Working with people in a scientific context, I’ve noticed a disparity between the precision offered by language and the concepts it communicates. Physical parameters such as heart rate, body temperature, blood pressure, oxygen saturation, and white blood cell count can all be measure and conveyed, which will give an indication of someone’s physical health. Scientific concepts such as the Brillouin zone may not be commonly discussed, but when communicated there is a precise understanding being shared. Concepts such as love, stress, and pain, are much more frequently discussed, but it difficult to ensure what is being expressed by the speaker is also being understood by the listeners. In some conversations, it is easy to remove ambiguity through numbers: “it was a heavy bag” becomes “it was a 30 kg bag” or “the car was driving fast” becomes “the car was driving 100 km/h”. In contrast, I am yet to learn how to make “the cut hurt” or “they love her” more precise.
Starting something new is hard. Elon Musk describes founding a startup as “like eating glass and staring into the abyss“. In trying to better understand stress I found this NASA technical report describing the effect of stress on human cognition. It begins with the difficulty of defining what “stress” actually is, and the document as a whole serves as an example of the difficulty of bringing scientific precision to a commonly understood concept.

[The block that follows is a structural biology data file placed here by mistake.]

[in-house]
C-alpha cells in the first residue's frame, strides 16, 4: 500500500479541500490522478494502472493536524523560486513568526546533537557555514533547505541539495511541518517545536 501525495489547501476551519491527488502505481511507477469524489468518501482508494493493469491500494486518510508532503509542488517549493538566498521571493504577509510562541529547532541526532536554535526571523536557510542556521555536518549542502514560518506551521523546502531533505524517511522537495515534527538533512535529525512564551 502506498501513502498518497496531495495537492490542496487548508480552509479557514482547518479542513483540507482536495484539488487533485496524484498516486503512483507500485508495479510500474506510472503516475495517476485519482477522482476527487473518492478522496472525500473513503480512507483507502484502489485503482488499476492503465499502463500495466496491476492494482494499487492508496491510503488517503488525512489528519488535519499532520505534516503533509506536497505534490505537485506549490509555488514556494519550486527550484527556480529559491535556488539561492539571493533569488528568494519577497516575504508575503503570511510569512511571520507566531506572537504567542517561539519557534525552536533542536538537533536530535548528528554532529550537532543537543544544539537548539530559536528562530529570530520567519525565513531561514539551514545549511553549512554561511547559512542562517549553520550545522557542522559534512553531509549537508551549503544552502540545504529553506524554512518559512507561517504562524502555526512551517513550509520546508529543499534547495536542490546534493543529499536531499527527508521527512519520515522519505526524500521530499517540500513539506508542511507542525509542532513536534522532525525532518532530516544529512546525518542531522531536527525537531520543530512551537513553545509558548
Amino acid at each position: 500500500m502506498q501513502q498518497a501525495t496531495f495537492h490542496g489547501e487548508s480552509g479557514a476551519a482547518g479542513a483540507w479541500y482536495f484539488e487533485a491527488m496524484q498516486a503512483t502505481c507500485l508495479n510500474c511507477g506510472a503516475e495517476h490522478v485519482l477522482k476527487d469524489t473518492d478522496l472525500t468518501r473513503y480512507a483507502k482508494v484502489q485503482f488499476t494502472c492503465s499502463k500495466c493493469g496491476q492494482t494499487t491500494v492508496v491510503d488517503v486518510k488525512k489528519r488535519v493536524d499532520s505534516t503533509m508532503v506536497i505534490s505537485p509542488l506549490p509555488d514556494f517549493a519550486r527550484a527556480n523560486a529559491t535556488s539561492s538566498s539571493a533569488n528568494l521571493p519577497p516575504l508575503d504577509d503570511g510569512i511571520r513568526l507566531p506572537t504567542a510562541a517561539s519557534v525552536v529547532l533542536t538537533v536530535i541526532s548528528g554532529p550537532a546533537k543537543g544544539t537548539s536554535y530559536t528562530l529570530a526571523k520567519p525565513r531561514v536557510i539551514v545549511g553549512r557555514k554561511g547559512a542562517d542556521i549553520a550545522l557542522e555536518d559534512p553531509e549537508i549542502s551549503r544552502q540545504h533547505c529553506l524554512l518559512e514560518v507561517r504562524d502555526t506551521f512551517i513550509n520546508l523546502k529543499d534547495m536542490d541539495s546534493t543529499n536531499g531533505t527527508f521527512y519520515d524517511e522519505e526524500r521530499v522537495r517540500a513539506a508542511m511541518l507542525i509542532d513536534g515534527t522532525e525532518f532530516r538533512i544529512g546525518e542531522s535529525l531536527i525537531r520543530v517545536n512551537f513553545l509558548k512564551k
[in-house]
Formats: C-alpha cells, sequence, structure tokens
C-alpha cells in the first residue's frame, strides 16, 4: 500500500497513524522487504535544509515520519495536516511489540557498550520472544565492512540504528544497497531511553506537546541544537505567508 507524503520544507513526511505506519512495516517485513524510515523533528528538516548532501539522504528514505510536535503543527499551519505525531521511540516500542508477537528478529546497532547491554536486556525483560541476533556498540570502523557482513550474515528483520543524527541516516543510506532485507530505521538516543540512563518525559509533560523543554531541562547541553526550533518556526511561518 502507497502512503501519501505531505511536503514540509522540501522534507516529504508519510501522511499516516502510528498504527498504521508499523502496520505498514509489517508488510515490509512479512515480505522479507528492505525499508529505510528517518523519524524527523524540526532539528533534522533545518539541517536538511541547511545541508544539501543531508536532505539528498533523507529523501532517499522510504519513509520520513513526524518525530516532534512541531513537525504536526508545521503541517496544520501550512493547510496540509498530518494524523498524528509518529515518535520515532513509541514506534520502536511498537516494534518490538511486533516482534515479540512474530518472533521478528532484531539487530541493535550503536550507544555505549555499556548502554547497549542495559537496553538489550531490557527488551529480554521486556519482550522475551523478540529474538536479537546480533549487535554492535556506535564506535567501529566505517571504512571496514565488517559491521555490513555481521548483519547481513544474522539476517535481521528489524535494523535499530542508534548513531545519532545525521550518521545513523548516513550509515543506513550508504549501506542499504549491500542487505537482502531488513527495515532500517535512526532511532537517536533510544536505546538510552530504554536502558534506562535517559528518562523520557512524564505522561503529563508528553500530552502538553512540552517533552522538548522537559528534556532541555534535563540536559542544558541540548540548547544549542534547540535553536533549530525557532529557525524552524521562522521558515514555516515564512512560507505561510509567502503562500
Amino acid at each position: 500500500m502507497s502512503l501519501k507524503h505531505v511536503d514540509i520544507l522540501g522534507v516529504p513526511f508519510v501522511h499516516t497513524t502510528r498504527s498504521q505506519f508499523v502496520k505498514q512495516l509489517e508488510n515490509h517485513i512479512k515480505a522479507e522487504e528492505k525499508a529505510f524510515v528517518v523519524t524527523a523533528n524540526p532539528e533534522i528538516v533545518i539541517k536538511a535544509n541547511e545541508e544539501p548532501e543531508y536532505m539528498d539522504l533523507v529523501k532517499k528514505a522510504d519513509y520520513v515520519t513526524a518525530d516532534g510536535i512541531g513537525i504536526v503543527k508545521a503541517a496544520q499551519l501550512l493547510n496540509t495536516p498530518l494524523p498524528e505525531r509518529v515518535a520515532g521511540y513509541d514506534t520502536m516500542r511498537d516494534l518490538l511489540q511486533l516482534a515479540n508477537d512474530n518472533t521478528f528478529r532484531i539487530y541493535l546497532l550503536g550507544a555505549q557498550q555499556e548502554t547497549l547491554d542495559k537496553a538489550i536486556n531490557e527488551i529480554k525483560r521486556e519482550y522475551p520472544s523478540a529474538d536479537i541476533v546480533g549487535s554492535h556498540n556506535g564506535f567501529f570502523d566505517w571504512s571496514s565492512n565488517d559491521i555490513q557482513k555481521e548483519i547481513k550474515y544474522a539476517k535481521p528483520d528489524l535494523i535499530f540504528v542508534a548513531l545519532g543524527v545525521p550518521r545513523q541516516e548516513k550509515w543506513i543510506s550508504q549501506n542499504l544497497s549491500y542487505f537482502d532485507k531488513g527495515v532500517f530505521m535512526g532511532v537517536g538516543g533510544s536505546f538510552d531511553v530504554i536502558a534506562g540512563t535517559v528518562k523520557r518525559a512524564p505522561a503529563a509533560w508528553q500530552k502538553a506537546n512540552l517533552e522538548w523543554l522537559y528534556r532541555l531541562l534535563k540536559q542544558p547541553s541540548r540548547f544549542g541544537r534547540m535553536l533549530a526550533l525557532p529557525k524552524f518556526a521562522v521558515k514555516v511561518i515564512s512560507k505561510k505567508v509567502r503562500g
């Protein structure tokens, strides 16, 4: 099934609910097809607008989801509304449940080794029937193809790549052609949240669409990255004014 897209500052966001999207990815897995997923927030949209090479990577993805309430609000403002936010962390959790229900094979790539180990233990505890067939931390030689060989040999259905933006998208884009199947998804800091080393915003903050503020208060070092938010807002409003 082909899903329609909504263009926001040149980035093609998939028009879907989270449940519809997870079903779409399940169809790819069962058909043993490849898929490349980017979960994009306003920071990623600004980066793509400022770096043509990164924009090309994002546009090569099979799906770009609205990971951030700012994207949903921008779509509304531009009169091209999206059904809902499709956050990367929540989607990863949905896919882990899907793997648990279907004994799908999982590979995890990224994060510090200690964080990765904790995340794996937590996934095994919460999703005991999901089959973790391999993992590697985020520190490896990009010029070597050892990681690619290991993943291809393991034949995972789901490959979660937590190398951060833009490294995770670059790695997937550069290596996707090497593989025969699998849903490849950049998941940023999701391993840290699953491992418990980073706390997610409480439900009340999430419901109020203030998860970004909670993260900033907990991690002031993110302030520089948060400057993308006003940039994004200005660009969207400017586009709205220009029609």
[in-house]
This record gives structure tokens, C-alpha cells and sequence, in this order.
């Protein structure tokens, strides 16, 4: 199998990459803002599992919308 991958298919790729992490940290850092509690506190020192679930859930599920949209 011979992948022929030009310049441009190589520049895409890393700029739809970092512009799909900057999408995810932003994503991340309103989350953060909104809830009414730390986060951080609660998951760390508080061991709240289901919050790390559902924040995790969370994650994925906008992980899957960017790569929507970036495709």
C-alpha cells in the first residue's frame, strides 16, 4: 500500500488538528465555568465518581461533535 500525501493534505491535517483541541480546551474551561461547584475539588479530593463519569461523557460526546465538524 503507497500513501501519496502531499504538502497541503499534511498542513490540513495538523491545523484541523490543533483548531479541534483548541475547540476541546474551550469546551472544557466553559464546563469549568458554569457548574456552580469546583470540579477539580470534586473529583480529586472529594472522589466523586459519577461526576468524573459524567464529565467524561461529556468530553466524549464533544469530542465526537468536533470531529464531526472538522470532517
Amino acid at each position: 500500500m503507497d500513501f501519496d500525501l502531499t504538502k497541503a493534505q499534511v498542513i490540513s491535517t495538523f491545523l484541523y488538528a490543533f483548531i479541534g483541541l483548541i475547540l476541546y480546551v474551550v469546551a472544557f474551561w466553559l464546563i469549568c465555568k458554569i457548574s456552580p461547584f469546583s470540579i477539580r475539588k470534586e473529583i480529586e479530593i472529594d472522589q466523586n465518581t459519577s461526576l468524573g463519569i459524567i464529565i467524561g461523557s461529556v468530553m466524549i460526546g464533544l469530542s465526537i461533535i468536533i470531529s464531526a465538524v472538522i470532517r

Energy and power are more accurately described than emotional states. This paper titled Human power (HP) as a viable electricity portfolio option below 20 W/Capita includes a numerical description of the amount of power (i.e energy per unit time) that a human can exert. Novice runners often start out too fast, and thus feel they “cannot run for more than 10 minutes”. The chart below explains this: the power output that is comfortable for around 1 minute (e.g. rushing for a bus) is unsustainable for a longer effort.